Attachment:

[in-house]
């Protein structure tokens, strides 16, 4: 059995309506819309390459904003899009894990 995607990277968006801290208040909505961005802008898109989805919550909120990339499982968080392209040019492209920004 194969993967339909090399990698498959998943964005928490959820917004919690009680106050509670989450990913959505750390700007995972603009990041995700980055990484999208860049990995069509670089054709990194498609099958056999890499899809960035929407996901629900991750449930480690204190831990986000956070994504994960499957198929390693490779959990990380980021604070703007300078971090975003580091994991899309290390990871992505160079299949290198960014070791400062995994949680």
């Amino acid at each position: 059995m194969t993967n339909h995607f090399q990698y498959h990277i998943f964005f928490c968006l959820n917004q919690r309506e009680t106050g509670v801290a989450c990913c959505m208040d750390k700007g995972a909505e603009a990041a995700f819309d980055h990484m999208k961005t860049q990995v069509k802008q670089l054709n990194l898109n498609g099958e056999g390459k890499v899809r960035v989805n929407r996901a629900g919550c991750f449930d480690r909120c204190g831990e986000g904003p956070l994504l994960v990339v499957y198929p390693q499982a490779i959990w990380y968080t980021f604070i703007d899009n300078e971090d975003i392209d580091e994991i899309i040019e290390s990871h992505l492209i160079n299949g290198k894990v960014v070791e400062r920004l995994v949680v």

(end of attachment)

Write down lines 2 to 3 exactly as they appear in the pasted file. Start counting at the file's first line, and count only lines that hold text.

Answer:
């Protein structure tokens, strides 16, 4: 059995309506819309390459904003899009894990 995607990277968006801290208040909505961005802008898109989805919550909120990339499982968080392209040019492209920004 194969993967339909090399990698498959998943964005928490959820917004919690009680106050509670989450990913959505750390700007995972603009990041995700980055990484999208860049990995069509670089054709990194498609099958056999890499899809960035929407996901629900991750449930480690204190831990986000956070994504994960499957198929390693490779959990990380980021604070703007300078971090975003580091994991899309290390990871992505160079299949290198960014070791400062995994949680």
């Amino acid at each position: 059995m194969t993967n339909h995607f090399q990698y498959h990277i998943f964005f928490c968006l959820n917004q919690r309506e009680t106050g509670v801290a989450c990913c959505m208040d750390k700007g995972a909505e603009a990041a995700f819309d980055h990484m999208k961005t860049q990995v069509k802008q670089l054709n990194l898109n498609g099958e056999g390459k890499v899809r960035v989805n929407r996901a629900g919550c991750f449930d480690r909120c204190g831990e986000g904003p956070l994504l994960v990339v499957y198929p390693q499982a490779i959990w990380y968080t980021f604070i703007d899009n300078e971090d975003i392209d580091e994991i899309i040019e290390s990871h992505l492209i160079n299949g290198k894990v960014v070791e400062r920004l995994v949680v």